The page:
bookroo_board_books (2)Earlier this month, I introduced you to Bookroo, a new children’s book-of-the month club service with a bright future and a mission to promote literacy by providing an easy and affordable way for parents to build their children’s book collections. Read that post here

Now Bookroo is back with a Buy One, Give One! deal that’s too good not to share with you. In honor of John Newbery’s birthday, Bookroo is offering the next 250 new customers a coupon for a free one-month gift subscription. So if you sign up as a new Bookroo customer, you’ll be able to send a coupon to a friend who can get their own Bookroo box for free. The deal starts tomorrow, but I got special permission to share it with Frog on a Blog followers first! For more information, click here. Happy reading!Bookroo deal

Budding Reader eBooks and a Pop Quiz

Budding Reader

“For every eBook you buy, we donate one to a child in need.”

That’s the Budding Reader eBooks pledge.

Melinda Thompson, the visionary behind Budding Reader, a company that creates award-winning learn-to-read eBooks, has a question for you.

Get out your pencils. It’s time for a pop quiz:

If you read to your child 20 minutes a day for the first five years of life how much time will you have spent reading to your child?

A. More than 600 hours
B. More than 25 days
C. Approximately 1% of your child’s life
D. All of the above

The answer is D: All of the above! That’s a lot of time spent reading, isn’t it? And all that reading is likely to entail thousands (yes, thousands not hundreds) of picture books. (Thank goodness for libraries!) Is all that reading really worth the time? Research answers with a resounding YES! Time and again, research studies have demonstrated the importance of reading for wiring brains, building vocabulary, promoting empathy, and increasing knowledge of the world. So clearly, spending time reading to a child is time well spent and a commitment well worth making.

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Melinda Thompson of Budding Reader eBooks is on a mission to make learning to read easier and more fun for children, especially struggling readers. For tips on working with emergent readers, check out this free eBook from Budding Reader.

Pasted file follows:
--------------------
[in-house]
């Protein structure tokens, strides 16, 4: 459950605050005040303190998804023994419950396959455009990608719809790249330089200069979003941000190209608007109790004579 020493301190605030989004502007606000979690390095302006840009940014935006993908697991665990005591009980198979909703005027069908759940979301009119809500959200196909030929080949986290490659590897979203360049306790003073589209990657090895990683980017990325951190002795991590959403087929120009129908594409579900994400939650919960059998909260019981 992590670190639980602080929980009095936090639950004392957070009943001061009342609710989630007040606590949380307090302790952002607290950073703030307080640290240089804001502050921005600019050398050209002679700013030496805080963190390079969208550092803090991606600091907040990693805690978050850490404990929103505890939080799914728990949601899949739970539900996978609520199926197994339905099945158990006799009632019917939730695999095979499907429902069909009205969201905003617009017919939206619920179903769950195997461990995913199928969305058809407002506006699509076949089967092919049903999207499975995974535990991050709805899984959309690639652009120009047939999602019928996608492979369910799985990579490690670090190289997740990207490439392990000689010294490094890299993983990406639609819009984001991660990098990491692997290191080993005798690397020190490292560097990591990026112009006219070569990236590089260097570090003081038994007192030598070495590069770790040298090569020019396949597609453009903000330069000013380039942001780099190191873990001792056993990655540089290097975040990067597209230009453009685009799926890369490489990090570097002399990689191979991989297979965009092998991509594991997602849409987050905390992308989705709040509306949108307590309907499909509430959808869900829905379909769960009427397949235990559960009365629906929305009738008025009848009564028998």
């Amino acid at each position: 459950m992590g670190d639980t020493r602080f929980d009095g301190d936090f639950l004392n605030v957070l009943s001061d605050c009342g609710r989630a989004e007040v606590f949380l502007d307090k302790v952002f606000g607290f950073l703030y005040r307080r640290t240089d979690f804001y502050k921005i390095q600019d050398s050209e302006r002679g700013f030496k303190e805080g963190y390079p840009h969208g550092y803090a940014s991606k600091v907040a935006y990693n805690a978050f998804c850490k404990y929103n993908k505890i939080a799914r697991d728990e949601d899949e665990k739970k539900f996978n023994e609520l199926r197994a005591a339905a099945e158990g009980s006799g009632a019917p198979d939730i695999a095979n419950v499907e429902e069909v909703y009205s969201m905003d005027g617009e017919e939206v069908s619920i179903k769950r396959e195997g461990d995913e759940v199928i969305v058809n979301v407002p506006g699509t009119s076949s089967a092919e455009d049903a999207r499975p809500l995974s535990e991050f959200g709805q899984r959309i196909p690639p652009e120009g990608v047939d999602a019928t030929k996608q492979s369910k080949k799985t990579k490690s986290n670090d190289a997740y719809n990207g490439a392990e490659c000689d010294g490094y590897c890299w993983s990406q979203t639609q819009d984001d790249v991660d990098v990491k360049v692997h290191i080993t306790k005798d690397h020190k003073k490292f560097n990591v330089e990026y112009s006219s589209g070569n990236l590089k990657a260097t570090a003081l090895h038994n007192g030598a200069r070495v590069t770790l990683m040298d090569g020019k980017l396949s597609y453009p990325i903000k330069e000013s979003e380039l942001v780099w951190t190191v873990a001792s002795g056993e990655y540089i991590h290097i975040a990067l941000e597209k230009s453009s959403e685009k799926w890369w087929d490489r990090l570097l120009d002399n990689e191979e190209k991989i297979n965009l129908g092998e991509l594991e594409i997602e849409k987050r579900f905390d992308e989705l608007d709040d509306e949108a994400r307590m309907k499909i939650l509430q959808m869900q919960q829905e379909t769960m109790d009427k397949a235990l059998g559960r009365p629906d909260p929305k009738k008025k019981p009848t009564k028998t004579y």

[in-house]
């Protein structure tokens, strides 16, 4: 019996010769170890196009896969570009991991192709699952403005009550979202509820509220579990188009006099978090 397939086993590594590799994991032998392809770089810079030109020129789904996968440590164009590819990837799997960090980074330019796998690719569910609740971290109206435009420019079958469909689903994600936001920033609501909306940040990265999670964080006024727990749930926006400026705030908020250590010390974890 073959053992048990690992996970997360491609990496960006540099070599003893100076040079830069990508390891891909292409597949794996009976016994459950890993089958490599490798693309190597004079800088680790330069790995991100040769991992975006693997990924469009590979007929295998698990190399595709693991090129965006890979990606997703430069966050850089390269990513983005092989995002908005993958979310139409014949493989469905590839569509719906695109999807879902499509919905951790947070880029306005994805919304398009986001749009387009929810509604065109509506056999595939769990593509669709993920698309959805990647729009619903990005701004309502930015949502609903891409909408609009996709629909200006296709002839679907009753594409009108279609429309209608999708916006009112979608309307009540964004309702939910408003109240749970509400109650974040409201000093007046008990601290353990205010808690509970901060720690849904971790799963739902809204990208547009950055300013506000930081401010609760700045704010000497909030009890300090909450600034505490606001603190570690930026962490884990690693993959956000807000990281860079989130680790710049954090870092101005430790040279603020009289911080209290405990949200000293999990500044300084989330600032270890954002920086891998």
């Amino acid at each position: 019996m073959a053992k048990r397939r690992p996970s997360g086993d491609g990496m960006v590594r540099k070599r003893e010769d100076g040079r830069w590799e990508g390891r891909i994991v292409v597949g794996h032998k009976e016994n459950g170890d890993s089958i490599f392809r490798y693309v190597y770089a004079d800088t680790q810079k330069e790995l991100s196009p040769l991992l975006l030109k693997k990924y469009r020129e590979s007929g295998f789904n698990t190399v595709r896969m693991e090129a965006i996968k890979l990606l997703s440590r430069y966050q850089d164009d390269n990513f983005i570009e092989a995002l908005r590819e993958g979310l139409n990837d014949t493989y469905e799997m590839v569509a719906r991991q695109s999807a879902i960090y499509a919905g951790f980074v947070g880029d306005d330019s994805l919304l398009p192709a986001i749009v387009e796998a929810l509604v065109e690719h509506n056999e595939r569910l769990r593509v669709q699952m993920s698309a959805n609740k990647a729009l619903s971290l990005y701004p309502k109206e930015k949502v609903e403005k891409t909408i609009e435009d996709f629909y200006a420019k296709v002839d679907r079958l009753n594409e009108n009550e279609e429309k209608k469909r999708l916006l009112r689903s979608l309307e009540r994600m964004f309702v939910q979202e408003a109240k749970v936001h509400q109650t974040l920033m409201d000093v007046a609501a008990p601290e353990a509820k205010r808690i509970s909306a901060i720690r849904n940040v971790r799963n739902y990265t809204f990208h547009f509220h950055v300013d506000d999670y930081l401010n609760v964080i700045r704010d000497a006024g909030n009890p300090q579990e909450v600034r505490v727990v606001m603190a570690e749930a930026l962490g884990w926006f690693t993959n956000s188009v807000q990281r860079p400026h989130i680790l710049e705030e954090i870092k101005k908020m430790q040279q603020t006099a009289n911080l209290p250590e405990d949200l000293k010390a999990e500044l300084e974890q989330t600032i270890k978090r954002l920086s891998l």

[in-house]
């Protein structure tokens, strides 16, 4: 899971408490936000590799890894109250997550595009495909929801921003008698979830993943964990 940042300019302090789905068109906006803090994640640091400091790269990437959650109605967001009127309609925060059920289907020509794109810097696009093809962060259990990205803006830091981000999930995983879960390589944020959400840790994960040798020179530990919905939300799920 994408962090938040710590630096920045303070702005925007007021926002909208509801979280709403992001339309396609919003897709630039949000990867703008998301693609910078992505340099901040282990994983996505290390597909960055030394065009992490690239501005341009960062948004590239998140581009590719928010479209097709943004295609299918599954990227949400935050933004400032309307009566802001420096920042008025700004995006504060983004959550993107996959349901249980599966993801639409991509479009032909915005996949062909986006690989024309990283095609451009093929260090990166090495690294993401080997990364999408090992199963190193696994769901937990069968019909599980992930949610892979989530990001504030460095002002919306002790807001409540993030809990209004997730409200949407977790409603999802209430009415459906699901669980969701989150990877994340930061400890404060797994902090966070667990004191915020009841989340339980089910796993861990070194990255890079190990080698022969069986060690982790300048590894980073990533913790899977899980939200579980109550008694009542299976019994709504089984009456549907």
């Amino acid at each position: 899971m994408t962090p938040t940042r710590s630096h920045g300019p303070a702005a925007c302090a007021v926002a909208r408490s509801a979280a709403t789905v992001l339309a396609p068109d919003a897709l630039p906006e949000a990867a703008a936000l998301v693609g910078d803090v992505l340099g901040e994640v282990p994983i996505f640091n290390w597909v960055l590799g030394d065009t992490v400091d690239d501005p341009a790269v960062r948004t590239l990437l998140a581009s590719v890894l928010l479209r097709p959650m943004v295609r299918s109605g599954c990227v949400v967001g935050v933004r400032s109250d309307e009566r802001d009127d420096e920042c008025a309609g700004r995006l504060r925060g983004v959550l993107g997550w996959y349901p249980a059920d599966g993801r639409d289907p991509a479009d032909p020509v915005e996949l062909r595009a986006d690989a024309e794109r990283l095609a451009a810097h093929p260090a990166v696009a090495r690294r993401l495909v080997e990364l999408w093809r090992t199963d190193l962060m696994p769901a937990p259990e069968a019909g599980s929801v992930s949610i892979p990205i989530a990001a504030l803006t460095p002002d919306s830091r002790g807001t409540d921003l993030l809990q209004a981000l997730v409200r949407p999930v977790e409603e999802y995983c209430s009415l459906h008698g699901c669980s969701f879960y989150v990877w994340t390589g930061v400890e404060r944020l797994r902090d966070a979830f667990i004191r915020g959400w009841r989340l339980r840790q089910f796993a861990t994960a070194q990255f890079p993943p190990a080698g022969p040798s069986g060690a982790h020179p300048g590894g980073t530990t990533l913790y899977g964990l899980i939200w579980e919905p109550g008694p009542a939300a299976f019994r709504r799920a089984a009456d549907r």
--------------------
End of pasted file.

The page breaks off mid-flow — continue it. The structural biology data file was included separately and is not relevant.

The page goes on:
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To learn more about Budding Reader and it’s amazing line of eBooks, click here.

Bookroo Delivers Books (and smiles) To Your Child Each Month

I love the idea of a book-of-the-month club for young children. Books make awesome gifts! I’ve used a book-of-the-month club for my two little nephews for the past year and a half. Both the boys and their parents love to receive a brand new book every month, right on their doorstep. And it’s always wrapped, so it feels like each new book is truly a gift. And as an added benefit, I feel good having helped build my nephews’ book collection which I hope will help them both to become strong readers as they get older. 

When I researched book-of-the-month clubs for children a year and a half ago, there weren’t many to choose from, though I did, eventually, find one that suits my needs. But now there’s a new company I’ll be keeping in mind for the future with a mission I can really get behind. Bookroo‘s mission “is to enable and empower parents to build their children’s book collections in an affordable and exciting way through curated monthly book deliveries. We believe in the power and impact of the written word in the life of a child, and believe it’s never too early to start reading to children!”

I asked Jane Tanner, who co-founded Bookroo with her husband Kesler, Kesler’s two brothers, and their wives, to tell me a bit more about the passion and vision behind Bookroo.

There’s something magical about getting a package in the mail, addressed to you, and containing several wrapped presents. Especially when you’re a child. And especially when the wrapped presents contain books–new and exciting stories for you to read in your favorite nook or sprawled across the couch upside down.

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At Bookroo, our mission is to empower parents to build their children’s book collections easily and affordably in a way that enhances the excitement of reading for children. We believe, as Sir Arthur Conan Doyle did, that, “It is a great thing to start life with a small number of really good books which are your very own,” and we want to help make that ideal a reality for children across the country and then the world.